Hurry up, willya? I’m two minutes late for my satori. Letters we never finished: “Announcing a Major Breakthrough in Brain/Mind Research: In 28 Minutes You’ll Be Meditating Like a Zen Monk!”
“Many of us on [local school] councils were deluded into thinking we had more authority than we actually have,” says Doug Gills, parent representative and chairman at Reavis School in Hyde Park, in Catalyst (June). “One, we don’t really hire the principal. We only select him or her….Two, we don’t really have as much control over budgeting as we thought we would have. In many schools, it gets down to less than five or six percent of the overall school budget. These things have served to militate against the enthusiasm many of us brought to the council.” Nevertheless, like a majority of LSC members, he plans to run for another two-year term.
For God or country, but not both. This advice from the Chicago Archdiocese publication Liturgy 90 (April): “National flags are meant to separate peoples and to inspire allegiance to civil authorities; they are reminders of ‘the things that are Caesar’s.’ The church building is a place to unite peoples, a place to render to God ‘the things that are God’s.’…In fact, there are significant reasons why a national flag should not be present in a church, a place in which all (not merely United States citizens) are welcome and a place in which a gospel message that often challenges the values of the country should be heard.”
“I have taught classes of nurses’ aides and the caliber of person that comes into that training is very high,” says Claudia George, a nurse who teaches home health nursing and skills at Loyola, in the Bulletin of the Park Ridge Center (September 1990). “I have also worked with quite a few aides in understaffed nursing homes and hospitals. In those settings it is very difficult for a caring and compassionate person to survive…[But] in one work setting I saw that hierarchy rearranged, with some very interesting results. The Mile Square Health Center was located in a poor black neighborhood. The priority person there was the patient, and the staff ideally were hired from within the neighborhood so that they understood and had compassion for the patient population.ÉI have never worked with such a wonderful group of aides in my whole life. Here, aides who were caring people and who were delivering total patient care could function because they were given the recognition they needed and the arena in which to function.”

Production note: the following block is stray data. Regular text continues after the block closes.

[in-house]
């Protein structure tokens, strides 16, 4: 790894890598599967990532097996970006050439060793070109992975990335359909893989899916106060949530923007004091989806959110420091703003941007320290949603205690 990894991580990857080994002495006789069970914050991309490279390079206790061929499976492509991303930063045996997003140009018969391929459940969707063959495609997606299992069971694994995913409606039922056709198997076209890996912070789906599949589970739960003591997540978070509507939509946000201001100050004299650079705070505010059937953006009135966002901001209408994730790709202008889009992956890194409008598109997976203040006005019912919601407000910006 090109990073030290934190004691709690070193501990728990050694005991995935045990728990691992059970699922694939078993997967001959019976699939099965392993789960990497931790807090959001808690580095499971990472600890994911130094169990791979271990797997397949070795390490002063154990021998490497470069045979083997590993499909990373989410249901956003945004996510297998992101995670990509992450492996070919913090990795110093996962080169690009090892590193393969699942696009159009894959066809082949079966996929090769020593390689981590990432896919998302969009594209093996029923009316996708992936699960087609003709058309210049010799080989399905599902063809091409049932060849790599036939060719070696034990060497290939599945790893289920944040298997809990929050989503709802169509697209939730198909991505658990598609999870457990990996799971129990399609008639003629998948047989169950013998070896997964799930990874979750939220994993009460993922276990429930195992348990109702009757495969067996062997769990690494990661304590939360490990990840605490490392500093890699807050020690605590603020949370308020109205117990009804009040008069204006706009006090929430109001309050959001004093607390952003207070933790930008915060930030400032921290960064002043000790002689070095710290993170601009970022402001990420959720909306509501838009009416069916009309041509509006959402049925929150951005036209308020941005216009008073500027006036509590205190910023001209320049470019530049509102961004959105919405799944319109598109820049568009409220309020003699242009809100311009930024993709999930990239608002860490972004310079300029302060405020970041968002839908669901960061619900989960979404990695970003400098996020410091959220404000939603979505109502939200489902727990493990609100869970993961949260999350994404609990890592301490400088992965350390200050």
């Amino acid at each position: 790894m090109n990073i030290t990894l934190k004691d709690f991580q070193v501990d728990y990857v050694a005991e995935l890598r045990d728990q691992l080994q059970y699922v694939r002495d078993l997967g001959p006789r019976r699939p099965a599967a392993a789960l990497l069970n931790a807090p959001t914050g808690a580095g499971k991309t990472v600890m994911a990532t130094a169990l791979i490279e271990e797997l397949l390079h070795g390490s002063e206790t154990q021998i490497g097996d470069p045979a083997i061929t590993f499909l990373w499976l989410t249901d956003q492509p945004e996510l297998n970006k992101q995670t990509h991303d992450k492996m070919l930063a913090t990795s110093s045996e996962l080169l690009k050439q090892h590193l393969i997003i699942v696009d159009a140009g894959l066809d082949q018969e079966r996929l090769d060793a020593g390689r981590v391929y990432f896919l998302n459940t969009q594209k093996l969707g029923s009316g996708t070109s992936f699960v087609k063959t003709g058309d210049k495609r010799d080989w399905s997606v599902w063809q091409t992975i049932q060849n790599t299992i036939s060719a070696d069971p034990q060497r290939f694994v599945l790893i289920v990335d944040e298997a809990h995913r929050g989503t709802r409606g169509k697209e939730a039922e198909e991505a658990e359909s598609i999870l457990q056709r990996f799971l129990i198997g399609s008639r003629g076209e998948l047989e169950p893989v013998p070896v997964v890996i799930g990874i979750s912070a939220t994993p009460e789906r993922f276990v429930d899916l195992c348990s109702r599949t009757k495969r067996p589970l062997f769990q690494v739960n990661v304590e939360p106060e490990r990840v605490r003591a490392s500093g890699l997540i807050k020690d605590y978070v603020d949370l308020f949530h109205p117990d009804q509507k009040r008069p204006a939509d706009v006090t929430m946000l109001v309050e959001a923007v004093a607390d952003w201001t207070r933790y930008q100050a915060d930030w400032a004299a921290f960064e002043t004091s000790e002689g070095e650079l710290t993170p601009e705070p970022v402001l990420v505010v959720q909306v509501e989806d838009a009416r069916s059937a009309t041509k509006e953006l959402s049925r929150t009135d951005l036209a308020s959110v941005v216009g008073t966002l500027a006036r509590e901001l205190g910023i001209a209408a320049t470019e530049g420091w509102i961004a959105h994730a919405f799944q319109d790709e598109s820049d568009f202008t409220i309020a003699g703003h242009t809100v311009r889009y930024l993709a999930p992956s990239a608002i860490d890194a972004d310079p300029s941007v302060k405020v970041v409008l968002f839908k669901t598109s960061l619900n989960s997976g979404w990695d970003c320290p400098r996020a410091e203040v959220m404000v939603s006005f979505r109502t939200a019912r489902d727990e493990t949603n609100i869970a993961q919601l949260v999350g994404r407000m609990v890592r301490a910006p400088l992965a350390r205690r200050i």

Tales from the campus. Brenda Krause Eheart, who designed a new undergraduate sociology course at the U of I–“Children and Families With Special Needs”– reports that more than half of the 68 students in her most recent class did not know what a migrant worker was.
How AIDS is like smoking. Equal numbers of white and minority women (22 percent) surveyed by a Loyola team at Loop CTA stops last winter say that they do things that put them at high risk for AIDS. But not as many of the minority women know what the risky behaviors are or worry about getting AIDS. Conclusion A: mass-transit ads on AIDS prevention don’t seem to be getting through to minority women. Conclusion B: white women know more but fail to act on their knowledge. As psychology professor Seth Kalichman puts it, “The most informed group were the high-risk nonminority women! As one student said, it’s just like smoking. Just knowing you’ll get cancer is not enough to get you to stop.” P.S. Kalichman adds that the survey could have been done only in Chicago: “The only other major metropolitan area where such a large percentage of the population relies on public transportation is New York City. But nobody there would ever stop to fill out a survey.”
Sleepytime. Number of “significant issues” voted on by the City Council May 22, according to Council Update: 15. Total number of dissenting votes cast on all 15 issues: 4.
Another mess Big Jim left behind. “The stampede of new prisoners in Illinois” is how state Corrections Department director Howard A. Peters III describes his biggest problem. “The recurring theme emanating from the Department of Corrections over the past several years”–contrary to Thompson Administration policy–“is that the state cannot build its way out of this predicament. Illinois simply does not have the $1.4 billion to build 26 prisons, nor does it possess the additional $442 million which would be necessary to operate the new facilities annually.” Alert! Alert! Government agency begs not to expand! Where are the antitaxers when we need them?
Usually reliable sources. Total number of on-air war sources used by the ABC, CBS, and NBC nightly news during the gulf war: 878. Number used from national peace organizations: 1. Number of Super Bowl players used: 7 (Extra!, May).
Art accompanying story in printed newspaper (not available in this archive): illustration/Carl Kock.